The Miser Maṭṭhakuṇḍalī The only son of a miserly millionaire was on the verge of death because his father was too mean to call a doctor, and tried to treat his son himself. The Buddha saw the dying boy with his Divine Eye, and stood for alms in front of his house. Seeing the Buddha, Maṭṭhakuṇḍalī was delighted. Dying with a mind full
of faith in the Buddha he was reborn in the celestial realm. After his son’s death, the millionaire was grief-stricken. Every day he went to the cemetery crying for his son.
The deity appeared before his father in a form like his son, and stood weeping. The millionaire saw the youth and asked him why he was crying. The deity replied that he wanted two wheels for his chariot, but could not get them.

The millionaire offered to buy him whatever chariot wheels he wanted. The deity said that he wanted the sun and the moon for his chariot wheels. The millionaire told the youth that his wish was folly as it was impossible to obtain the sun and the moon. The deity admonished the millionaire, “You are even more foolish than me in crying for your dead son. At least I can see the sun and the moon, but you cannot even see your dead son.” The millionaire realised that the youth was his own son, and gained some faith in Dhamma. The next day, he offered alms to the Saṅgha and the deity appeared, telling the assembly how he had gained such bliss just by revering the Buddha in his mind.

Hatred is Never Appeased By Hatred

ධම්ම පදය! Dhammapada Gatha!

 

 

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1. Suffering Follows The Evil-Doer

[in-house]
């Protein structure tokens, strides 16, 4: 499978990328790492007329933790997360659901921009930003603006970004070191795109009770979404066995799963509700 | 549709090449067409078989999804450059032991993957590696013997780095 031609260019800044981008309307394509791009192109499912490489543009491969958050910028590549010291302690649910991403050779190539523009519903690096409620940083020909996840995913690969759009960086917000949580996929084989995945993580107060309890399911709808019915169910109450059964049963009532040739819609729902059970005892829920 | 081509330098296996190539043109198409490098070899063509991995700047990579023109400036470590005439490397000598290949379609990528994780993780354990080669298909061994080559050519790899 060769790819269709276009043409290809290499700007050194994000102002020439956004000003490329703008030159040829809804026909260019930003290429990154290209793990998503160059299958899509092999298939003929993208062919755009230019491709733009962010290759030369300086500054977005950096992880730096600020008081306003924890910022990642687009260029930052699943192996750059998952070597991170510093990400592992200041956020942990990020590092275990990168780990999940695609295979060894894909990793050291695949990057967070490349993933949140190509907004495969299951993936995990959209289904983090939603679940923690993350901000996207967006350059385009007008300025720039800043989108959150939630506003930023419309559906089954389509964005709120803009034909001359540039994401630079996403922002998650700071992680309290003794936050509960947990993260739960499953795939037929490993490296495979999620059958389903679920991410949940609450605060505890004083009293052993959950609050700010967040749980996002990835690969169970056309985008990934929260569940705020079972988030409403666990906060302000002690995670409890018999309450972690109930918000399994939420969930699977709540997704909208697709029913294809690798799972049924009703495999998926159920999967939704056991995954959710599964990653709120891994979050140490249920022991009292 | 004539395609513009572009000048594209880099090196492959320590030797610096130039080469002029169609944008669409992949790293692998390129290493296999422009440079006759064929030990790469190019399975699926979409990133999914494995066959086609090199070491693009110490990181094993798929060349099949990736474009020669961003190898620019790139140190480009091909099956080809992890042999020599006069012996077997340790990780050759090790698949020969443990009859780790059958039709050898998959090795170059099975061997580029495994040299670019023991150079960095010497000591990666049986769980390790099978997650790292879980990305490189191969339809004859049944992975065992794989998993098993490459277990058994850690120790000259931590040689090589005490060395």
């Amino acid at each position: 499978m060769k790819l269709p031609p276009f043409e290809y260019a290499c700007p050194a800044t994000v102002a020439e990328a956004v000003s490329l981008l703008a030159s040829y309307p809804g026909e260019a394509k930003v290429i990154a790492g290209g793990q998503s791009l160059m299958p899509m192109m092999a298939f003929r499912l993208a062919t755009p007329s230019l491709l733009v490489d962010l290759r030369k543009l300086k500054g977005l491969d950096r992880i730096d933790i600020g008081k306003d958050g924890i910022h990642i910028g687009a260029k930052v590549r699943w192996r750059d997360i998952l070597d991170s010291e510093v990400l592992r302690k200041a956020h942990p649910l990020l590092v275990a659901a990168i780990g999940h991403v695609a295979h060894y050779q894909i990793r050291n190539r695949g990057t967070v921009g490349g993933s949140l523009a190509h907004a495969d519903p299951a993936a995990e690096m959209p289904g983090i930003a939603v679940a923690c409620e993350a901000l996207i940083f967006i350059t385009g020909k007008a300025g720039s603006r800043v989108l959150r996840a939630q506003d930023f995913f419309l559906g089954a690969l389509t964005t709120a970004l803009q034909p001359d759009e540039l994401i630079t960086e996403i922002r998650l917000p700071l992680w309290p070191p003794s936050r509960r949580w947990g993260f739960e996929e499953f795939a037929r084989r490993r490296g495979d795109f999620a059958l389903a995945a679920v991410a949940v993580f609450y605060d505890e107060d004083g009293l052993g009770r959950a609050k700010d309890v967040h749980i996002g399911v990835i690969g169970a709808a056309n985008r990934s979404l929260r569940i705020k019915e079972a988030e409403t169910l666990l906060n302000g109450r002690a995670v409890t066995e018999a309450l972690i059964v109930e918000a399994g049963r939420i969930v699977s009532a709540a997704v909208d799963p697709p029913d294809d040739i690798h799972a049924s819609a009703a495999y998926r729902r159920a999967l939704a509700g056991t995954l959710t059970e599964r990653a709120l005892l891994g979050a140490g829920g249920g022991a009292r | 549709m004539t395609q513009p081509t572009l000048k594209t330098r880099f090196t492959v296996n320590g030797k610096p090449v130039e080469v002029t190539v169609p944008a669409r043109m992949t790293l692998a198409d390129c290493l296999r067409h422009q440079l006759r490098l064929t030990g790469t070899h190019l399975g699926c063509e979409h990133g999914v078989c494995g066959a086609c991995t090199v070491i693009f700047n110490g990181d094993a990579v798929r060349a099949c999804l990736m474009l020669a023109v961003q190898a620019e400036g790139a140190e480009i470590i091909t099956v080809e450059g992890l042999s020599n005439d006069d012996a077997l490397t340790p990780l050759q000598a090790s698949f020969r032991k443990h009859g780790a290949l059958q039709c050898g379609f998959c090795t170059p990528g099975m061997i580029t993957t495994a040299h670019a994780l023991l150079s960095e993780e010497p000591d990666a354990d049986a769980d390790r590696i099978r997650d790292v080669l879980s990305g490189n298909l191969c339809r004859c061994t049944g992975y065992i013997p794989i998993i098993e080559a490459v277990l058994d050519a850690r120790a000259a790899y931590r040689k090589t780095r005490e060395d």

මනො පුබ්බංගමා ධම්මා – මනො සෙට්ඨා මනොමයා

මනසා චෙ පදුට්ඨෙන – භාසතිවා කරොති වා

තතො නං දුක්ඛමන්වෙති – චක්කංව වහතො පදං

Manopubbangma dhamma – manosettha manomaya

Manasa ce padutthena – bhasati va karoti va

Tato nam dukkamanveti – chakkam va vahato padam

 

Mind precedes all knowables,
mind’s their chief, mind-made are they.
If with a corrupted mind
one should either speak or act
dukkha follows caused by that,
as does the wheel the ox’s hoof.

Explanation: All that we experience begins with thought. Our words and deeds spring from thought. If we speak or act with evil thoughts, unpleasant circumstances and experiences inevitably result. Wherever we go, we create bad circumstances because we carry bad thoughts. This is very much like the wheel of a cart following the hoofs of the ox yoked to the cart. The cart-wheel, along with the heavy load of the cart, keeps following the draught oxen. The animal is bound to this heavy load and cannot leave it.